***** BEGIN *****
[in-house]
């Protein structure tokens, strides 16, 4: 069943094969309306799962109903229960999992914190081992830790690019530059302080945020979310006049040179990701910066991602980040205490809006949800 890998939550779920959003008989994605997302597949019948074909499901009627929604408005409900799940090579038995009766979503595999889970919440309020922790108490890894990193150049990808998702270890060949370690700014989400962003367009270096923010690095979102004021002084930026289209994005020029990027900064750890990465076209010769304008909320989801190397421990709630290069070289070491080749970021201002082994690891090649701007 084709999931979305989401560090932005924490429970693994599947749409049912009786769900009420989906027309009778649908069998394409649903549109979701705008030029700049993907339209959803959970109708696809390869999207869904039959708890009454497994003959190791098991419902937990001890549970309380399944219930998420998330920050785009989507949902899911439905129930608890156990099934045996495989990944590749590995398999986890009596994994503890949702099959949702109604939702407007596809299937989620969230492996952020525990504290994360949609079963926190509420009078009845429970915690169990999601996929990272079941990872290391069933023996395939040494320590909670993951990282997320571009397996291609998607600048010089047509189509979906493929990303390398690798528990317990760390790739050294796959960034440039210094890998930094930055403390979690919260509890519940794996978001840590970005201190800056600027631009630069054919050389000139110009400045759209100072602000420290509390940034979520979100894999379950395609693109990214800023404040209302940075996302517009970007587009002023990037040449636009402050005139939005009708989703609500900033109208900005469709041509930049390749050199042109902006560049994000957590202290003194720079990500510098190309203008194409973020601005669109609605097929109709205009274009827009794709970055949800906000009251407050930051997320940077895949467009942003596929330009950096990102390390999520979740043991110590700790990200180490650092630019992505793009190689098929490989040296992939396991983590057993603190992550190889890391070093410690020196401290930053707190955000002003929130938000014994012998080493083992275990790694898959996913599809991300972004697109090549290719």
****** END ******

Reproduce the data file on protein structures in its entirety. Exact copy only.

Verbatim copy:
[in-house]
């Protein structure tokens, strides 16, 4: 069943094969309306799962109903229960999992914190081992830790690019530059302080945020979310006049040179990701910066991602980040205490809006949800 890998939550779920959003008989994605997302597949019948074909499901009627929604408005409900799940090579038995009766979503595999889970919440309020922790108490890894990193150049990808998702270890060949370690700014989400962003367009270096923010690095979102004021002084930026289209994005020029990027900064750890990465076209010769304008909320989801190397421990709630290069070289070491080749970021201002082994690891090649701007 084709999931979305989401560090932005924490429970693994599947749409049912009786769900009420989906027309009778649908069998394409649903549109979701705008030029700049993907339209959803959970109708696809390869999207869904039959708890009454497994003959190791098991419902937990001890549970309380399944219930998420998330920050785009989507949902899911439905129930608890156990099934045996495989990944590749590995398999986890009596994994503890949702099959949702109604939702407007596809299937989620969230492996952020525990504290994360949609079963926190509420009078009845429970915690169990999601996929990272079941990872290391069933023996395939040494320590909670993951990282997320571009397996291609998607600048010089047509189509979906493929990303390398690798528990317990760390790739050294796959960034440039210094890998930094930055403390979690919260509890519940794996978001840590970005201190800056600027631009630069054919050389000139110009400045759209100072602000420290509390940034979520979100894999379950395609693109990214800023404040209302940075996302517009970007587009002023990037040449636009402050005139939005009708989703609500900033109208900005469709041509930049390749050199042109902006560049994000957590202290003194720079990500510098190309203008194409973020601005669109609605097929109709205009274009827009794709970055949800906000009251407050930051997320940077895949467009942003596929330009950096990102390390999520979740043991110590700790990200180490650092630019992505793009190689098929490989040296992939396991983590057993603190992550190889890391070093410690020196401290930053707190955000002003929130938000014994012998080493083992275990790694898959996913599809991300972004697109090549290719």